Lucio Haldeman, 9, squirmed in his chair, his eyes darting from the math program on his Chromebook to the schedule at the front of Ms. Esquibel’s fourth-grade classroom. Nearby, Alex Tanzillo slipped a snack from his lunchbox. It was their third week at Anza Elementary School in Torrance, and the boys were itching for recess — a chance to run screaming through the otherwise empty halls.
Like all K-12 schools in Los Angeles County, Anza remains closed by state and county orders. Yet these public school fourth-graders, their siblings and almost 200 other Torrance Unified School District students now attend remote classes from their physical classrooms. The district waived the fees it would usually charge an outside organization, so families like the Haldemans and the Tanzillos pay just $205 per child per week for this YMCA-run enrichment program — a high price for public education, but a steal in the pandemic’s ever-expanding economy of alternatives.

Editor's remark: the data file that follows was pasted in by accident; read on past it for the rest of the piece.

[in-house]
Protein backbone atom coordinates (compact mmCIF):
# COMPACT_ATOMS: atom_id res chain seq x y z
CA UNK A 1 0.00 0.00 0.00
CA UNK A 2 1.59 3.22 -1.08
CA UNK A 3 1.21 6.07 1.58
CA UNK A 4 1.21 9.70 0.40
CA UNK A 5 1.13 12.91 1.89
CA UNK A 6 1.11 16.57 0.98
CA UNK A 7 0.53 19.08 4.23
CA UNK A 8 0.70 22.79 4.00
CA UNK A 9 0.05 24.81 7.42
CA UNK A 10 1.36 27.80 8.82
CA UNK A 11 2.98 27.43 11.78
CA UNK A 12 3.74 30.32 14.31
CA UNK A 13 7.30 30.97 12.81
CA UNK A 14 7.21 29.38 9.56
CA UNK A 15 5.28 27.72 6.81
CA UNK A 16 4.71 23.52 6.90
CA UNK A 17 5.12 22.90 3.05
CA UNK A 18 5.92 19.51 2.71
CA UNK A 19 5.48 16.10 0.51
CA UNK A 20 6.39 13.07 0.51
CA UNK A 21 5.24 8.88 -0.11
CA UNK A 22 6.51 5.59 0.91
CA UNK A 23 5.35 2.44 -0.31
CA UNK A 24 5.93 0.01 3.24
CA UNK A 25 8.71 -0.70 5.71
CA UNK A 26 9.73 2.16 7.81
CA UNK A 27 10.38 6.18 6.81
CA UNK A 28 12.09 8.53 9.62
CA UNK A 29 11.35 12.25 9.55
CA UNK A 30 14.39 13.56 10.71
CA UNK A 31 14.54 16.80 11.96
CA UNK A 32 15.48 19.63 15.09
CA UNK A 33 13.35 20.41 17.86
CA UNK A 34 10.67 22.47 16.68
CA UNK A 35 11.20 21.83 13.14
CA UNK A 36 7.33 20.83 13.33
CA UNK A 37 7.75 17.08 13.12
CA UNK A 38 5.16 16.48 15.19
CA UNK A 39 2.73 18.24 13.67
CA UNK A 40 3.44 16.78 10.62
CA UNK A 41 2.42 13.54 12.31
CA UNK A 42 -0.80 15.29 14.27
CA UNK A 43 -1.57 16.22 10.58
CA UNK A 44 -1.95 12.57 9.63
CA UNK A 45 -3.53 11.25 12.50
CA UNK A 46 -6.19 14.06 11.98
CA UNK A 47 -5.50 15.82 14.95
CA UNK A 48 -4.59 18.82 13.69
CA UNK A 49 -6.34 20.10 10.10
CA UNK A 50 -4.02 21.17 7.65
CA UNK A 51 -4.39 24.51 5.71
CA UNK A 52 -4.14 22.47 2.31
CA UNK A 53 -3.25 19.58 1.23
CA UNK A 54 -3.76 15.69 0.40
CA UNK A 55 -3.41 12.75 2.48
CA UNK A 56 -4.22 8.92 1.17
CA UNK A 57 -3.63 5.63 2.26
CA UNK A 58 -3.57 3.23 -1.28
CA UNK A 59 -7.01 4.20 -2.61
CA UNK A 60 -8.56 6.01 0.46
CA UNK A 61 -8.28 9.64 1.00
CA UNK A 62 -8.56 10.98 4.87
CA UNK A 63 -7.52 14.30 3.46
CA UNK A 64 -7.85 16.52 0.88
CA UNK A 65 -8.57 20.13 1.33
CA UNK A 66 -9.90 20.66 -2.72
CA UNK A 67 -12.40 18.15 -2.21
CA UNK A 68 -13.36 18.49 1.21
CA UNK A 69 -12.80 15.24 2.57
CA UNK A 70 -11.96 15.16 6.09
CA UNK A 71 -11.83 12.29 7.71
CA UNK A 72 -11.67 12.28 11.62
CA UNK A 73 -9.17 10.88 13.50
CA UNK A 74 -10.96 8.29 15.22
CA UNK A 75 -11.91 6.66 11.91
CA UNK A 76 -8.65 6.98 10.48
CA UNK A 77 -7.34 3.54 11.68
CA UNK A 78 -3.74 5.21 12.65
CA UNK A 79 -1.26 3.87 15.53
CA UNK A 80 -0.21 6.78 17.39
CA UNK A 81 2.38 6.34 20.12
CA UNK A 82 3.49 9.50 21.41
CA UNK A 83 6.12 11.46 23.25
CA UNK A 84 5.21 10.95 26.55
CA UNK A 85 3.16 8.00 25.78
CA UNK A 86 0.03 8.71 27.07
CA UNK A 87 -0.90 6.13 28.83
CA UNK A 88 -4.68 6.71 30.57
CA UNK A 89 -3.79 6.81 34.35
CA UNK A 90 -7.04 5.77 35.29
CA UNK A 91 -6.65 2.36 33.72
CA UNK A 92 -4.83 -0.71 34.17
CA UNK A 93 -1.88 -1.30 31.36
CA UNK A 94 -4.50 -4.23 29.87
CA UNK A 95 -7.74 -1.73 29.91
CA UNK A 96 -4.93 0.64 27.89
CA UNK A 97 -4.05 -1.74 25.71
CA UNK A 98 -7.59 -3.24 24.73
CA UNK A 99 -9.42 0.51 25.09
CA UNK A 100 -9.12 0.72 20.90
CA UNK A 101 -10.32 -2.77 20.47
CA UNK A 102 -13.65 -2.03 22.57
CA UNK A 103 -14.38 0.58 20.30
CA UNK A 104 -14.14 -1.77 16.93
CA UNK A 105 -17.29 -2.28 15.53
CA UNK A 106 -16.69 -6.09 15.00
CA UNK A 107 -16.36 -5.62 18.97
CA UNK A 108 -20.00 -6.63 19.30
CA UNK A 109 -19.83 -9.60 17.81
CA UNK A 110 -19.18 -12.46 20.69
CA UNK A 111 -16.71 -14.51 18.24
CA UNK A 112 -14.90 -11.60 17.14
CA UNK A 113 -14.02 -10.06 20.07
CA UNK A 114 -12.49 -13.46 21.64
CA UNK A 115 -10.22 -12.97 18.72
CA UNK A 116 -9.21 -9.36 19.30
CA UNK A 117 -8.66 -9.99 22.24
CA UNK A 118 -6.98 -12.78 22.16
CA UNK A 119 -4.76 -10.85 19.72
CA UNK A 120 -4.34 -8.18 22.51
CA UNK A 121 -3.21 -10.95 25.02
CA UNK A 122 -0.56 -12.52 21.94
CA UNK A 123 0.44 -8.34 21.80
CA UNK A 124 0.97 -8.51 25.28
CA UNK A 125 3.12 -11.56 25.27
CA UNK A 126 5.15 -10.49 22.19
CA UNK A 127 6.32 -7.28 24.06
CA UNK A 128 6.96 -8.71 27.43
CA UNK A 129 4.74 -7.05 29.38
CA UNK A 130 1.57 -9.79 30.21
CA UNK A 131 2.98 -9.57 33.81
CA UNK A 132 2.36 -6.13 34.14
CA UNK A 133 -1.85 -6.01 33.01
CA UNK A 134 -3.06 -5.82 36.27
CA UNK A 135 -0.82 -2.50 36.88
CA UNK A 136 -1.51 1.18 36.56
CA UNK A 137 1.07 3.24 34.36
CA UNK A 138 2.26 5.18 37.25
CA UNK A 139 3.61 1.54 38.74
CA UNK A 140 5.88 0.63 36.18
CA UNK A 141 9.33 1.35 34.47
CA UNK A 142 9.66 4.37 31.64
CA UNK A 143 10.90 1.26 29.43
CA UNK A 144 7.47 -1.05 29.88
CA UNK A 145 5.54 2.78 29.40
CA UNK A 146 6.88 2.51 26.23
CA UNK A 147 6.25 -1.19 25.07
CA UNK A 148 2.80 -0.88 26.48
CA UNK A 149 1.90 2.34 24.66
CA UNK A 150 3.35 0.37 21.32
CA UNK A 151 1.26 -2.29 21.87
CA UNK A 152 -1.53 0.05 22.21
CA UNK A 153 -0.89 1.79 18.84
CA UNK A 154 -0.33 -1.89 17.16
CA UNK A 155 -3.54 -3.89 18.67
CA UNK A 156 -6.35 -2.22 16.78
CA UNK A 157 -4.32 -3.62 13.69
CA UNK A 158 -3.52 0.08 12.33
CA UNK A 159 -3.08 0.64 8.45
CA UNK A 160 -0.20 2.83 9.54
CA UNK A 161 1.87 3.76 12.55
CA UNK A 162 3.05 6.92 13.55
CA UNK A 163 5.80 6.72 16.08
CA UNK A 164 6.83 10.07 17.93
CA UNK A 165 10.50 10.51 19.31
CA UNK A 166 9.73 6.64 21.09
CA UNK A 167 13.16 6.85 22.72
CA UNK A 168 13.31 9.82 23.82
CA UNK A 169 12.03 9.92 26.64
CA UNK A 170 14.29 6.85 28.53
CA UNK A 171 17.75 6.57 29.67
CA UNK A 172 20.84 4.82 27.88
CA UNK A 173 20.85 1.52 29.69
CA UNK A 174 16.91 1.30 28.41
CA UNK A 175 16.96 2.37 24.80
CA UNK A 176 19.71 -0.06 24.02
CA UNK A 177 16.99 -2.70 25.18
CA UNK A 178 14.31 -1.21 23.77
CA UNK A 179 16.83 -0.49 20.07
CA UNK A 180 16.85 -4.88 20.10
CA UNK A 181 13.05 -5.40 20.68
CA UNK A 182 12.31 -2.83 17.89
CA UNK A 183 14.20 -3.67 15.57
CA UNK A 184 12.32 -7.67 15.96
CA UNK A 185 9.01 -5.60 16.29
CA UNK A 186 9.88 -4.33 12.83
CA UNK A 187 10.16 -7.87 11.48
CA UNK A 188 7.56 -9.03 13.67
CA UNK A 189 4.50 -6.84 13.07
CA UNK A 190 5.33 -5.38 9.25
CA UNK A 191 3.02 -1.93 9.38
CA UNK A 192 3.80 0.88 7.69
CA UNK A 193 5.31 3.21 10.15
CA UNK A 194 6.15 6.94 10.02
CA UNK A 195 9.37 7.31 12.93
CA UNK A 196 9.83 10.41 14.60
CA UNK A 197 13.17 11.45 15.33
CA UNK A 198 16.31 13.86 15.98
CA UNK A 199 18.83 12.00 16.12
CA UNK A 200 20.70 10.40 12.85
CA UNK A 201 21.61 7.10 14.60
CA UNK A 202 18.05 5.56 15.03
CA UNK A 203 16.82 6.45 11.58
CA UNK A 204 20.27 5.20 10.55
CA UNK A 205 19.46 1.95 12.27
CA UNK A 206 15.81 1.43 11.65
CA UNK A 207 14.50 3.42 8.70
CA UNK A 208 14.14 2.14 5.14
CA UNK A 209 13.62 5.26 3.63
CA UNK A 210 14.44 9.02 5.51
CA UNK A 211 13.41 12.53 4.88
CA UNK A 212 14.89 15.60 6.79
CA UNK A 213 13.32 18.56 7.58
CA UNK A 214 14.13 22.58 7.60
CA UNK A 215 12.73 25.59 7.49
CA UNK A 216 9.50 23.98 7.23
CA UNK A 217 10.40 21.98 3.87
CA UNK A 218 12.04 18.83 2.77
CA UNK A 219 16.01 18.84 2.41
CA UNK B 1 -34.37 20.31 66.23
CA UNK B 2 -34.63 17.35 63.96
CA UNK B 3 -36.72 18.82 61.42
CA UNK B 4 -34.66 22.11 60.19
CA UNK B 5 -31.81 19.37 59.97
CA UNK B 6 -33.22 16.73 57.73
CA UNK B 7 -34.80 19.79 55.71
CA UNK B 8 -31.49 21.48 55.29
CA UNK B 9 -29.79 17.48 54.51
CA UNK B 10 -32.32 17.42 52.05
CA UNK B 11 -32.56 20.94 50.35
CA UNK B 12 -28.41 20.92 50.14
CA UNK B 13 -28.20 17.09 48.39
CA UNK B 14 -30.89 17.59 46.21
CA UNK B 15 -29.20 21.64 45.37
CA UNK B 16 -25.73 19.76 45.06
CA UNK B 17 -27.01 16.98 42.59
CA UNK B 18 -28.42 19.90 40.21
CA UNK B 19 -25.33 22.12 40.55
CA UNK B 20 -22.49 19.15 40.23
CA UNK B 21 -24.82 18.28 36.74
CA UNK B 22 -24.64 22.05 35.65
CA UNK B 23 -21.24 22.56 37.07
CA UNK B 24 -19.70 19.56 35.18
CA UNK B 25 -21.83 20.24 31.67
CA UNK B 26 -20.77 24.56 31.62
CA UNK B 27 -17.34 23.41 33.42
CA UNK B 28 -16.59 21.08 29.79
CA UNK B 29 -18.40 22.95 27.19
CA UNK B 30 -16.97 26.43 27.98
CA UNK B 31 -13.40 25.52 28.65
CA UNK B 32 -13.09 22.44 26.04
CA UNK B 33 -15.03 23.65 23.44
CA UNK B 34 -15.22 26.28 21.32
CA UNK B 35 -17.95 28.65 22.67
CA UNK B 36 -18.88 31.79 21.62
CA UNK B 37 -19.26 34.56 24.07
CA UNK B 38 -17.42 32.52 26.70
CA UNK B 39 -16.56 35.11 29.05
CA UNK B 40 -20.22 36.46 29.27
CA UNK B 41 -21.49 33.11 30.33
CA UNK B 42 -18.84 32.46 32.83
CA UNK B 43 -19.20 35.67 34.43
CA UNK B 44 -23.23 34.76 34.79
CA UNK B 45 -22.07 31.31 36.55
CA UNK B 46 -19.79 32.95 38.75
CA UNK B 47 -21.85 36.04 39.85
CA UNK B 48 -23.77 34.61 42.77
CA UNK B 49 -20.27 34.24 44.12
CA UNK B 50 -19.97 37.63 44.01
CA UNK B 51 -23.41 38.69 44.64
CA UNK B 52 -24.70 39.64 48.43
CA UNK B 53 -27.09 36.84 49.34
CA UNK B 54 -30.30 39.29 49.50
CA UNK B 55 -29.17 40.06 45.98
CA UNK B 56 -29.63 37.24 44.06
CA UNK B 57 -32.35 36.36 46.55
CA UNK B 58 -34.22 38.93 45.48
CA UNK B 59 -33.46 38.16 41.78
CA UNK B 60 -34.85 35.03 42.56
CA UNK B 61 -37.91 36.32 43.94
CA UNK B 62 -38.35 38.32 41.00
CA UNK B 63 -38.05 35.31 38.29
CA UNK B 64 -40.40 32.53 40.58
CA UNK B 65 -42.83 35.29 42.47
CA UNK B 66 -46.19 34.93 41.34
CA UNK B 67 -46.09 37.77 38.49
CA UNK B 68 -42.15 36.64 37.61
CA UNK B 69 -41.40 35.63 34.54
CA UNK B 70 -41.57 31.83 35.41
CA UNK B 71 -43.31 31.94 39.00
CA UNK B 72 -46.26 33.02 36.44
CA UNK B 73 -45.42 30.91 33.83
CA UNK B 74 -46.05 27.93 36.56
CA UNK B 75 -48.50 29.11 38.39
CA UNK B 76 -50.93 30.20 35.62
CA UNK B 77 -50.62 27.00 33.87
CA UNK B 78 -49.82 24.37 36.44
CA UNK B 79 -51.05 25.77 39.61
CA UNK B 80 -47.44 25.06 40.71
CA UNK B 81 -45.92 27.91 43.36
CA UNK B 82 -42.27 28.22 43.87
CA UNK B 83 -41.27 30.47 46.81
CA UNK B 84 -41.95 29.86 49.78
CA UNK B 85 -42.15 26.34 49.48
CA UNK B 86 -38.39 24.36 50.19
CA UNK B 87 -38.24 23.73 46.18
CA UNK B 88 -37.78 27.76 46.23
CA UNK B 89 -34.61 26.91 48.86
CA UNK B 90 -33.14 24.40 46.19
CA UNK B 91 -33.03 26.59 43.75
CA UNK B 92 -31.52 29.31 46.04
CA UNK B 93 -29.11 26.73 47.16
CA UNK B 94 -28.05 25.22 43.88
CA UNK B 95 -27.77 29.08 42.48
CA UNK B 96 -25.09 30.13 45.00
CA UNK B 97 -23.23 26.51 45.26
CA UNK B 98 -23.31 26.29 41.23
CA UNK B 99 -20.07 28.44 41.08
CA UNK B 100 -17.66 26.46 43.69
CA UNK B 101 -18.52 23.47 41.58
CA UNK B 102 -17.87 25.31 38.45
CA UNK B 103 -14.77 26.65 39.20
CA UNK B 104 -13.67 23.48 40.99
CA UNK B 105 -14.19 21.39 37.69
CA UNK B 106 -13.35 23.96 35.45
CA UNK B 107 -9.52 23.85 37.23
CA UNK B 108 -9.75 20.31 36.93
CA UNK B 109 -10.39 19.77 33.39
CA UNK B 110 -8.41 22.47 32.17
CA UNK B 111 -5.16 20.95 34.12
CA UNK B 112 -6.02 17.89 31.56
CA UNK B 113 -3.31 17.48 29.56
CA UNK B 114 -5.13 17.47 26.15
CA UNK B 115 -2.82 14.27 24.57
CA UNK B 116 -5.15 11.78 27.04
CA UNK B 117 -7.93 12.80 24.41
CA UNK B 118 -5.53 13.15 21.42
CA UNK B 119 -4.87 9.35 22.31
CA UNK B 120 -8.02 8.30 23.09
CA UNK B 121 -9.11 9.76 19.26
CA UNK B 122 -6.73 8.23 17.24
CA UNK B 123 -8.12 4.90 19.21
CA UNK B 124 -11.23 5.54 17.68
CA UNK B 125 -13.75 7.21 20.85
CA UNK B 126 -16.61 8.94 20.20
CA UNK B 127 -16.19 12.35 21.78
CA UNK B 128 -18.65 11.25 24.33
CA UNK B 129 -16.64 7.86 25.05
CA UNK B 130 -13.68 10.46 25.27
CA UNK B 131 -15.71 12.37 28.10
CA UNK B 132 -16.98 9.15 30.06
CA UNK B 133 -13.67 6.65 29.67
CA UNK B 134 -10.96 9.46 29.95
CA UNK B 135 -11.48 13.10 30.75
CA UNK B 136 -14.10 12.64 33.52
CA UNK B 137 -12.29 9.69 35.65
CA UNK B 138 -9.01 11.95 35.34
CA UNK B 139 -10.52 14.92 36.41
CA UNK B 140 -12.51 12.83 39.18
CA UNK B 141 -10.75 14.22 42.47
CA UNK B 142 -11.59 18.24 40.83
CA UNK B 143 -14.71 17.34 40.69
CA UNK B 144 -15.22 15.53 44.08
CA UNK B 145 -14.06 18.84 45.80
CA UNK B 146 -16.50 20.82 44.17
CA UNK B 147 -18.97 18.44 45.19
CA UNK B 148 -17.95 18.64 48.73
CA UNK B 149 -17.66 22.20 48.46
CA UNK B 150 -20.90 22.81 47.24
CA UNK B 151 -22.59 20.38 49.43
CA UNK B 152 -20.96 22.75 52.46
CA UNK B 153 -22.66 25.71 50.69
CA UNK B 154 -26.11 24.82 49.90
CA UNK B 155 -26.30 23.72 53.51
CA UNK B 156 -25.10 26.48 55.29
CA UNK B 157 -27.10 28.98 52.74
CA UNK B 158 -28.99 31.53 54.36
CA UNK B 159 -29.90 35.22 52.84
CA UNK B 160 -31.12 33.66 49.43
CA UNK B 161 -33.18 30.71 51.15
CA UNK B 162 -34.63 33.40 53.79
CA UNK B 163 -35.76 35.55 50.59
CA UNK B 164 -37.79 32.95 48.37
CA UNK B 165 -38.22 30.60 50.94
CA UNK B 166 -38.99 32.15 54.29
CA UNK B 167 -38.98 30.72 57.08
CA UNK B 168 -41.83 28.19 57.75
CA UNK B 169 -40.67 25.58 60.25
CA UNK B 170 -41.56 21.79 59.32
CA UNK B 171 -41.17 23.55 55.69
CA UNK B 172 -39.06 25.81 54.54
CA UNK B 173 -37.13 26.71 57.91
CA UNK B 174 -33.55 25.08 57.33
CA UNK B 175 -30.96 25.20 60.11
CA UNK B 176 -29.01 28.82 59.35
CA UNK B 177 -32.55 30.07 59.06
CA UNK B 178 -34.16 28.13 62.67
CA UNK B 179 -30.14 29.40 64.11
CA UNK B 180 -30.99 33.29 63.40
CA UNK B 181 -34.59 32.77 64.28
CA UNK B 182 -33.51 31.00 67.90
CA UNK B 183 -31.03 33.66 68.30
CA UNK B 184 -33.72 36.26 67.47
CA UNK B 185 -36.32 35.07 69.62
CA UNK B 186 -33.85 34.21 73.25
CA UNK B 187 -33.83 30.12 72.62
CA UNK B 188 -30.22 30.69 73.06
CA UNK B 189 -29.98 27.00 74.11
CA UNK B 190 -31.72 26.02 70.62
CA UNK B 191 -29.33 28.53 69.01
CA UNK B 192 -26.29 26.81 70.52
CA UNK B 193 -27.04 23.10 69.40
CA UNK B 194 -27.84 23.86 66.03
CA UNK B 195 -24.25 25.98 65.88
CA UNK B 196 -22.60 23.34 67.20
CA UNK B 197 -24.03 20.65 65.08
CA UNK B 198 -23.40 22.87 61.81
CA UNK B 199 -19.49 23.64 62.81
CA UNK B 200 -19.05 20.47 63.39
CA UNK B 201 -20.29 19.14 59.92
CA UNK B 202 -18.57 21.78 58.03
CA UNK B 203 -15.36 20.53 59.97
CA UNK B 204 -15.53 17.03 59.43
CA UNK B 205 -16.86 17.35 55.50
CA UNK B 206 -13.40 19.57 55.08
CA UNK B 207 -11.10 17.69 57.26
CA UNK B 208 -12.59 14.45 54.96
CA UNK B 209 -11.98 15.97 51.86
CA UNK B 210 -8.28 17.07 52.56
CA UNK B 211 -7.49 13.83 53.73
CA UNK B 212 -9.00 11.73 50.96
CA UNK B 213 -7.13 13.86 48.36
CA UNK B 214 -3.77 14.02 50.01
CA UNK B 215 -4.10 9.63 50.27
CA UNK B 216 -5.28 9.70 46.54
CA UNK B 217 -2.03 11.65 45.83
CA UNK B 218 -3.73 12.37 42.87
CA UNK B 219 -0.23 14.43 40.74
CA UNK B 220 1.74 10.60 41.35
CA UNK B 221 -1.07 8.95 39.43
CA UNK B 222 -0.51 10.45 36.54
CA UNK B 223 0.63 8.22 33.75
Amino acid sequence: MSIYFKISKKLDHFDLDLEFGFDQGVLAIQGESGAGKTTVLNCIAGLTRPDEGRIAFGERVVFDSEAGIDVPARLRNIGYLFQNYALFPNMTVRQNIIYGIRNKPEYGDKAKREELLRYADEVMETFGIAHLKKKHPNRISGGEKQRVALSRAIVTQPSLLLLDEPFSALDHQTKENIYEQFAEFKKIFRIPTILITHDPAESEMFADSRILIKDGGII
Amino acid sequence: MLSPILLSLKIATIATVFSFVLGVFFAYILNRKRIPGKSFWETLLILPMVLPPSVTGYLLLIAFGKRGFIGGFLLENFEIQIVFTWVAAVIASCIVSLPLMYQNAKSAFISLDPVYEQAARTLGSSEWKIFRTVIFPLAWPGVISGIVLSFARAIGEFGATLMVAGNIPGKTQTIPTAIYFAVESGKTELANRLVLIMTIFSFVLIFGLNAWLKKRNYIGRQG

“We were thinking we’d be back to school pretty quickly, and this would be a bridge to that,” said Keith Butler, the district’s chief business officer. “Obviously, that’s not where we are now.”
Similar programs have proliferated across L.A. County in both public and private schools as hopes for in-person learning have dimmed. Though some districts plan to bring back small cohorts of homeless children, foster youth, disabled students and English-language learners beginning this month, county Public Health Director Barbara Ferrer said that others would likely not return before November, and the county has so far declined to consider waivers like those being issued elsewhere to allow schools to reopen.
Yet many schools have reopened anyway, either by outsourcing their facilities to established providers like the Y or by rebranding as day camps, which are license-exempt and virtually unregulated in California.